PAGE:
Tag: Willamette Writer’s Conference

This Writer’s Second Conference

I attended my second in-person writer’s conference August 7th and 8th. It was at the same location as the first conference. You can read about my first experience by clicking here.

For some reason, I wasn’t nervous about attending this year. In fact, I gave only a small amount of effort to preparing the pitch for the two meetings I scheduled with an editor and an agent.

Part of this could have been because I had company the week before the conference. Or it may have been the fact that I thought I would have to be attending all alone.

As it turns out, another writer from my local writing group was going all three days. She offered me a ride on the days I attended. (If you read this, thank you, Linda!)

It was wonderful getting to know her better, listening to her pitch and having someone to eat lunch with on Friday. The fact that I didn’t have to drive? Extra bonus.

Friday

I loved the keynote speaker at the opening session. It was William Kenower, and he made me laugh so hard I forgot to be nervous.

I barely got a taste of the 9AM session since my first pitch was at 9:40 a.m. What I did learn is that agents respect writers who attend conferences. Whew! It isn’t the Big Bad Wolf I’ll be facing in a few minutes *wipes brow*

I met with an editor from a small press that was established in 2012. She ADORES dragon stories and has been searching for one starring REAL dragons since she began working with this house.

That means she liked my pitch and asked me to send her pages. And a synopsis *gags*

I used the extra time between my pitch and the next class to get a critique on my manuscript. They have authors who run a “Manuscript ER” servce for free – first come, first served.

“What do you want me to critique?” I wanted to know whether my beginning would hook that dragon-loving editor who requested twenty pages.

“I’m hooked.” And she offered sugestions about the two places where she had to re-read because what WASN’T on the page confused her. Easily done.

Yes, I was probably glowing for the rest of the morning. So who cared that the next session wasn’t compelling? Not me?

After lunch, it was back to the workshops. In this case, a delightful workshop presented by fantasy author Karen Azinger. She has an epic fantasy series out and idolizes Brandon Sanderson as much as I do. I immediately searched for her books on Amazon (and was disappointed not to find them at the conference’s bookstore).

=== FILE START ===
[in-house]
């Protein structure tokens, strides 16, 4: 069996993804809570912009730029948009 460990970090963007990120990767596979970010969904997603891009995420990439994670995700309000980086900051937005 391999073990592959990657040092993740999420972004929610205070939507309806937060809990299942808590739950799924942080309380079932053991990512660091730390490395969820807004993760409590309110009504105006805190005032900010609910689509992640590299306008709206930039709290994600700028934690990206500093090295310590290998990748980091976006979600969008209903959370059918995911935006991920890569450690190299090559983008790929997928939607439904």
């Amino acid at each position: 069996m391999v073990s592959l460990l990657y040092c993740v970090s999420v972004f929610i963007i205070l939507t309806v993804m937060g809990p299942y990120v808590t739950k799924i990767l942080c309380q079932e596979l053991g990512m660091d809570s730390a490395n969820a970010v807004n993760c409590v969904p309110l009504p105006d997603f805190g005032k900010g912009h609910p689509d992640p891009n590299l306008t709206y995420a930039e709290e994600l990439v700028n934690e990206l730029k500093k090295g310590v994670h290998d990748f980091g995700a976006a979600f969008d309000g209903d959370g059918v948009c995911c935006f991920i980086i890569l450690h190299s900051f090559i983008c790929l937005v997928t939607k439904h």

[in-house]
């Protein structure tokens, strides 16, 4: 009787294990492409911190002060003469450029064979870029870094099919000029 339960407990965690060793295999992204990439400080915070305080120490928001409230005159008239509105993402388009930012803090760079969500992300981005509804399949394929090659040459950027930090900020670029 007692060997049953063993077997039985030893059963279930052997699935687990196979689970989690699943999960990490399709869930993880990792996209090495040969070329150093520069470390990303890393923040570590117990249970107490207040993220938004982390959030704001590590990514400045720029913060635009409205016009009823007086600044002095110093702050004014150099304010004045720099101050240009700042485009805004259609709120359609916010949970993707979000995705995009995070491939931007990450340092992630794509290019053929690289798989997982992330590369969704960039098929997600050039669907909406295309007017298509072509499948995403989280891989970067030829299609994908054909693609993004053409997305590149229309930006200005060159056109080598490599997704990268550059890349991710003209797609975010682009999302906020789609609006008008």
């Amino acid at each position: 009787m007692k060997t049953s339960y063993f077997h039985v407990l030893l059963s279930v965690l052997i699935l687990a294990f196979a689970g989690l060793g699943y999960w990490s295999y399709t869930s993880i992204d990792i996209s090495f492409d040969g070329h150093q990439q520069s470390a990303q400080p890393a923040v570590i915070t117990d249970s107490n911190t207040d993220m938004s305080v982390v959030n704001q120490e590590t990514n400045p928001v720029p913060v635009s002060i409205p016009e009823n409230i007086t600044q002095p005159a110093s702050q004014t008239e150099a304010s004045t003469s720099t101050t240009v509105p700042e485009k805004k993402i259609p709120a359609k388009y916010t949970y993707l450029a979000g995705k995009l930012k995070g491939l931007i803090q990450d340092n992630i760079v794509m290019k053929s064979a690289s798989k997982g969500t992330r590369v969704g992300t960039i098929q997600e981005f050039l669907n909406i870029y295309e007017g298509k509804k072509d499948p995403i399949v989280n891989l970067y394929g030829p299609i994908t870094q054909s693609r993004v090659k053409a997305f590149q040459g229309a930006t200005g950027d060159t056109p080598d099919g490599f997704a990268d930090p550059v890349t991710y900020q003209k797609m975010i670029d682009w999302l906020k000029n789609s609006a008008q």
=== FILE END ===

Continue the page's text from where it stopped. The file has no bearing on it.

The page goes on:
The workshop was all about world-building. She gave me tons to think about to sprinkle the “flavor” of government and culture into my novel. I loved her energy and passion. Maybe I will grow up to be her one day.

The final thing in the afternoon was an opportunity to plot out our novel using the system of a children’s author. I love my Scrivener, so I didn’t really get much new information from this session.

Saturday

The two best things about this day:

  • Another yes from an agent at my 9:20 pitch meeting
  • Listening to bestselling authors who live in Oregon answer MY questions during lunch

I was disappointed to leave the Larry Brooks Storyfix session early for my pitch, but he gave us a link to the power point slides. I’m hoping to get the checklist for revision from that (at some point after I get the queries out).

The revision workshop at the end of the day was helpful, but there was too much for the presenter to cover in 90 minutes. I got a few good ideas about fleshing out my setting, though. It was fun to interact with the other writers in the room and hear a published author talk about her revision process.

Afterward

This post is making its way up on my blog quite late for a Monday showing. I would apologize, but I’ve been busy reading through my manuscript – sanding away the rough edges.

I sent the query letter and the first thirty pages off this afternoon to the agent I met with on Saturday. I hope she gets hooked like the woman who gave me a read in the “Manuscript ER” room at the conference.